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‘Literally no vaccine to give’: Jo Daviess County Health Department vaccine frustrations of the past month highlighted in emails

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GALENA–The Illinois Department of Public Health (IDPH) and county health departments are watching frustrations boil over as the vaccine roll out isn’t going as smoothly as anticipated.

In a  string of emails provided to The Galena Gazette by the Jo Daviess County Health Department, Heidi Clark, chief of IDPH division of infectious disease, wrote to regional health department officials, including Jo Daviess County Health Department administrator Sandra Schleicher, that IDPH was short on vaccines Feb. 12.

“We have literally no vaccine to give,” wrote Clark. “Absolutely nothing in reserve. This amount of vaccine, which I know is small is literally all we have. . .there is an almost zero percent chance we can grant ANY extra requests.”

The response was to M. Masood Athar, regional emergency response coordinator for IDPH, based in Rockford, who asked Clark about providing Pfizer vaccine for the Jo Daviess, Carroll and Whiteside County health departments.

In an earlier email on Feb. 4, Athar informed public health departments that the state had maxed out on Moderna allocations.

“Try considering taking Pfizer until the state allocations for Moderna increases,” wrote Athar. “If there is anyone with significant allocations (~500+) that wants to get more vaccine and is willing to swap all their Moderna for a tray of Pfizer, IDPH will absolutely consider those requests and try to fulfill them. Further, if health departments are sitting on far too much vaccine, IDPH will cut allocations significantly (or zero them out) next week if they aren’t moving faster.”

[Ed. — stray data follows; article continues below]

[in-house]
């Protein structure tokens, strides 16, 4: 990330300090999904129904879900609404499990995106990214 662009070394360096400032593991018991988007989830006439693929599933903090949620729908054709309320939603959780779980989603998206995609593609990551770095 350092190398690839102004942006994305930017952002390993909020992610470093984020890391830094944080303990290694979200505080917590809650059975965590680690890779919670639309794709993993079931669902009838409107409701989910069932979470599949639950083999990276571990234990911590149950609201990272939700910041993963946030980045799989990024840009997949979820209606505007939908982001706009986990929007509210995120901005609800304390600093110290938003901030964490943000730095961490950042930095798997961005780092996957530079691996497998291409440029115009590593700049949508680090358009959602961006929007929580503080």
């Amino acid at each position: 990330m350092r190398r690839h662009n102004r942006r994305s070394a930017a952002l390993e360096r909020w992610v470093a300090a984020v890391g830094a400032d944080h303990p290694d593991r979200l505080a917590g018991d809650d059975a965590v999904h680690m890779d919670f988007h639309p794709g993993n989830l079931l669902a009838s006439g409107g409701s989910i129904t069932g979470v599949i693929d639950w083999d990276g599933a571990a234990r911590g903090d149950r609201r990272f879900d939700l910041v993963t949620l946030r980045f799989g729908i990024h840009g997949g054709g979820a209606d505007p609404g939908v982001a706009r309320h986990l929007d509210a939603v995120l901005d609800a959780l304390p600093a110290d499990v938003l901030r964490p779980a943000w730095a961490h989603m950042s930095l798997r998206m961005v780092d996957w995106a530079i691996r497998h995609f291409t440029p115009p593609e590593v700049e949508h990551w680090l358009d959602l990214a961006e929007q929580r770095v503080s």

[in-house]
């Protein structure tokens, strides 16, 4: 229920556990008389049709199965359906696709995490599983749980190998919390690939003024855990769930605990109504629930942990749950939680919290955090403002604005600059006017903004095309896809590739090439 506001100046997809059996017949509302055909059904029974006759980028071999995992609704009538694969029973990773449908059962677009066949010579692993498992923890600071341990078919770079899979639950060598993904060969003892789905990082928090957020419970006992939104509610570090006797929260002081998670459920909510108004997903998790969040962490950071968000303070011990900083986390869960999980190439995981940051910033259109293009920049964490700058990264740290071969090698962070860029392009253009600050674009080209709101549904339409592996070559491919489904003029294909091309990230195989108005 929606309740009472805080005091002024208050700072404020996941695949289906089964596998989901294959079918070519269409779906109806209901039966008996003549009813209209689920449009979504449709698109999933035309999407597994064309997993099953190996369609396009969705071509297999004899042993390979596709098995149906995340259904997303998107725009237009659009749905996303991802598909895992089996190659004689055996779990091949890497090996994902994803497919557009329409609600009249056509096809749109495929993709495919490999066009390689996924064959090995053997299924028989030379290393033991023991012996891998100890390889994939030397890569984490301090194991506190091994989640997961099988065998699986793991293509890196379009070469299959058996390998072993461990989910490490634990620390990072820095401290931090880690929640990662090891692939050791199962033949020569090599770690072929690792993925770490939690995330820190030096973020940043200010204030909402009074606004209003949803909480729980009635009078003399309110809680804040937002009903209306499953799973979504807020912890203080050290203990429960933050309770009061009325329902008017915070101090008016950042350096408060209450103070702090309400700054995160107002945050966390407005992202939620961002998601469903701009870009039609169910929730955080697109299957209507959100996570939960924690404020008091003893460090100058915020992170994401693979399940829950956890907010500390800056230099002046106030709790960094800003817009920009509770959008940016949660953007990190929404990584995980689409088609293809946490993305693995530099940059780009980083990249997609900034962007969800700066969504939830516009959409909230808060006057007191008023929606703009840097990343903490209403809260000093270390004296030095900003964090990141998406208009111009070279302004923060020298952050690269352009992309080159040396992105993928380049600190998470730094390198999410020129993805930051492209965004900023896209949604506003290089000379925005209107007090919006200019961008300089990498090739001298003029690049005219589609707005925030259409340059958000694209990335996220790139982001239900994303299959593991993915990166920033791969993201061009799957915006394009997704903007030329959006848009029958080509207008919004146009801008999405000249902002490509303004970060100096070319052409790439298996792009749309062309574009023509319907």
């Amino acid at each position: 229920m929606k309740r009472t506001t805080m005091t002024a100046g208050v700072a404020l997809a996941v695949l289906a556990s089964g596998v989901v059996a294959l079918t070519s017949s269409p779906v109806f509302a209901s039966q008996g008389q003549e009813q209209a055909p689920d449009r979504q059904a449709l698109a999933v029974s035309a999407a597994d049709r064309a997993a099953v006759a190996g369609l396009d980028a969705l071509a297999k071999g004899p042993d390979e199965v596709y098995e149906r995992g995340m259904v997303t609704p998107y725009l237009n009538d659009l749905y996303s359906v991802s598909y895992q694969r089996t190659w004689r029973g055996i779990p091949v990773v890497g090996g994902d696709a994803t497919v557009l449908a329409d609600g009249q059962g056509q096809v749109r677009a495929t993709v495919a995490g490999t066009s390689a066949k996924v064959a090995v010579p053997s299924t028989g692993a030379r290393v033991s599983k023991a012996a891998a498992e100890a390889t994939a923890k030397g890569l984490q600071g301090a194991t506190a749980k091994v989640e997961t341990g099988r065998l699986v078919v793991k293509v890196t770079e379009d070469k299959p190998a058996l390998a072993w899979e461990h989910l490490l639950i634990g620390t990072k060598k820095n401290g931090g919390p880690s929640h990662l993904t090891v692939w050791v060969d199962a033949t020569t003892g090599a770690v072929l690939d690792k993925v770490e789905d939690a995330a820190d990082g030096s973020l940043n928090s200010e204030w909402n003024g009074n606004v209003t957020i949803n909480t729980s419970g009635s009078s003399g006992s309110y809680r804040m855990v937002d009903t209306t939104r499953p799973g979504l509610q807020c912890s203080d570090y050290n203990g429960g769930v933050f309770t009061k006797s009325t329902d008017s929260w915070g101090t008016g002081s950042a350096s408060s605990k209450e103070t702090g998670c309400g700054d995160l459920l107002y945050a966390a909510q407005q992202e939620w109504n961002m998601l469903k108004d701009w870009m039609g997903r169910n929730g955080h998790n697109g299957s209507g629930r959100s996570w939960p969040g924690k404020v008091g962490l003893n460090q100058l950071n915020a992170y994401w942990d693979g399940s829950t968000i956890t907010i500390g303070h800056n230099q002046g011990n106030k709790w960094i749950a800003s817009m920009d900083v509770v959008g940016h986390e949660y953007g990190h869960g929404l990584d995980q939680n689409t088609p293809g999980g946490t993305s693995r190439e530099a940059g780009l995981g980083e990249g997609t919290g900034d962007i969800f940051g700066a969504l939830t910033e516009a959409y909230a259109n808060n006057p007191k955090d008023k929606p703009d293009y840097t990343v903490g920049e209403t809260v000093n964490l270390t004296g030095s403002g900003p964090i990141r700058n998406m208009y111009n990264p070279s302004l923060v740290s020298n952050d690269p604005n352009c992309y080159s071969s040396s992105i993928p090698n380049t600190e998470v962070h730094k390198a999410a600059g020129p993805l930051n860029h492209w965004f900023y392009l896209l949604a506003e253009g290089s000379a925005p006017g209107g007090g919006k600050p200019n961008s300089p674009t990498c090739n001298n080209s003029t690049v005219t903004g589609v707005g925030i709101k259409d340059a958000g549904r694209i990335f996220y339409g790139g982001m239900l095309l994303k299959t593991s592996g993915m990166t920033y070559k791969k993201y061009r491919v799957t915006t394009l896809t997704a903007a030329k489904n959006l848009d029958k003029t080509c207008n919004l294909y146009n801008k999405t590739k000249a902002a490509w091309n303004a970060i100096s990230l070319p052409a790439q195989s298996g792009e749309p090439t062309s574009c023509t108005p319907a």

According to Schleicher, Jo Daviess County is requesting as much vaccine as possible. Officials requested as many as 1,275 doses during one of the weeks, but returned to requesting 200 to 400 doses due to the lack of availability.

Melaney Arnold, IDPH public information officer, said that the federal government has allocated a limited number of doses of the vaccine to the state.

“Illinois must distribute vaccines across the entire state with a careful eye toward equity,” said Arnold. “We are pleased to see an overwhelming demand for the vaccine. However, the number of doses Illinois receives is limited so the supply to meet that demand just isn’t there yet. We ask that people be patient.

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“We understand there is frustration when trying to find an open appointment, but again, there just isn’t enough vaccine at this time to get everyone all the doses they are able to administer.”

Arnold said that there are six steps for allocation distribution in the state:

1. Any doses needed to finish vaccinations in long-term care facilities.

2. Second doses that have come due.

3. State-supported mass vaccination sites.

4. Retail pharmacies (federal retail partners).

5. Mobile vaccination teams (minority health).

6. Local health departments–population based and rounded to the nearest doses in a tray. (Local health departments determine distribution to doctors, hospitals, clinics, etc., in their jurisdictions).

As the state and federal vaccine rollout continues, officials continue to preach patience.

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